Land use laws passed during the Marcos Regime. (Juanico, unpub.)
Land use laws passed during the Marcos Regime. (Juanico, unpub.)

With Martial Law in effect, laws were passed without the Congress.

“With Congress padlocked, the technocrats in the bureaucracy suddenly found themselves writing laws and formulating policies.”  

Prof. Ernesto Serote  

Some remarkable laws passed during the Marcos Regime  include 

  • PD 705 (Revised Forestry Code), 
  • PD 1308 (Law Regulating the  Environmental Planning Profession, amended in 2013),
  • PD 1152 (the Philippine Environment Code), and ,
  • PD 824 (Creating the Metropolitan Manila, amended most recently in 1994).

LIST: Environmental Planning Laws

The Marcos Regime showed the need for urban planning (and government planning in general) to be both technically sound and politically acceptable.

With Congress open, would technocratic laws have been passed at the same volume?

Stigma in the Position of Metro Manila Governor          

Amidst  the creation of the Metropolitan Manila through PD 824 s.1975, First Lady Imelda Marcos was appointed Governor of Metro Manila. 

Prof. Serote points to the political stigma attached to the position as a reason for the abolition of the position of Governor of Metro Manila (through Republic Act 7924) under Pres. Cory Aquino’s administration.

The re-institution of the position of Governor of Metro Manila has since caused political debate.

Been a bit busy so I was unable to create social media posts…I'll just give you a short "Turning Point" for…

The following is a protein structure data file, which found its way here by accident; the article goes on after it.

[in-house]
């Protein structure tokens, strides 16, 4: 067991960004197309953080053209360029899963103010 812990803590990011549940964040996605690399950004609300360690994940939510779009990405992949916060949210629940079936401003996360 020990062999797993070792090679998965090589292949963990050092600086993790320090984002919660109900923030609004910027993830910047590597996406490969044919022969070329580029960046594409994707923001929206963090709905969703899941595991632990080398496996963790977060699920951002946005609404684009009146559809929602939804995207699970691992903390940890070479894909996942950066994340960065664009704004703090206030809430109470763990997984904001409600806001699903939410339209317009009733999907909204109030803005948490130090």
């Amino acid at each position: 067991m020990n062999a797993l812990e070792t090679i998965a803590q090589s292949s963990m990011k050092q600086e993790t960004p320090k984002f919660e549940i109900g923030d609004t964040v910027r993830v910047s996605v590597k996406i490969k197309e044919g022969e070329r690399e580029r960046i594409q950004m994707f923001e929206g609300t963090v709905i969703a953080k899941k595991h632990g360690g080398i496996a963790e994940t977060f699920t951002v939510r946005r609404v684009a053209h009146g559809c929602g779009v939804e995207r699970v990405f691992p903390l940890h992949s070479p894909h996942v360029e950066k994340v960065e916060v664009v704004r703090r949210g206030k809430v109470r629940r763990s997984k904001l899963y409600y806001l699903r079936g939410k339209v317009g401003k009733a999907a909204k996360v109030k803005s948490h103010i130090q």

Posted by EnP Marion Micah Tinio on Wednesday, August 12, 2020

Today, metropolitan regions like Tokyo, Jakarta, and London have elected governors.

The current Metropolitan Manila Development Authority has limited power in relation with city and municipal mayors.

What is sure: Metro Manila needs needs a Governor.

What is up for debate: whether the Governor will be appointed or elected.

Local Government Relations

The incumbent Local Government Code provided the framework for the relationships among various levels of governance.

Philippine local government relations. Modified from Atienza (2006).
Philippine local government relations. Modified from Atienza (2006).

Issues in the co-management of territories and absorptive capacity of local governments have given rise to administrative conflicts and hindered local urban development.

Comprehensive plans, which were expected to relate the national vision with the local actions, are not updated or completed for compliance purposes.

Shortchanging Law on Housing    

A comprehensive and continuing urban development and housing program is the supposed vision of the 1992 Urban Development Housing Act.

However, its almost three decades of existence has been characterized by “legalized demolition” and limited successes.

“For all its potentials, however, the UDHA has been continually critiqued for its ineffectiveness.”

Gino Antonio P. Trinidad (BusinessWorld)

The Payatas Dump Garbage Slide

One of landmark disasters in the Philippines is the Payatas garbage  landslide in July 2000.

The disaster killed hundreds of people, some estimate thousands.

In a 2019 decision, the Quezon City government was ordered by a Regional Trial Court to pay 6 MILLION PESOS in damages to heirs of the deceased victims of the 2000 Payatas dumpsite landslide.

How slow is the Philippine justice system?
How slow is the Philippine justice system?

This is 234 months after the tragedy!

The garbage landslide  was the key driver to the passage of a greatly-written but poorly-implemented environmental law: Republic Act 9003.

Waste management planning is aimed towards ecological systematization.

However, “not-in-my-backyard” thinking has delayed the incorporation of waste management facilities in Filipino urban planning.

Despite the law’s age – 20 years in 2021 – its provisions on open dumpsite closure and full waste segregation-at-source are not attained. 

Interested in solid waste management planning?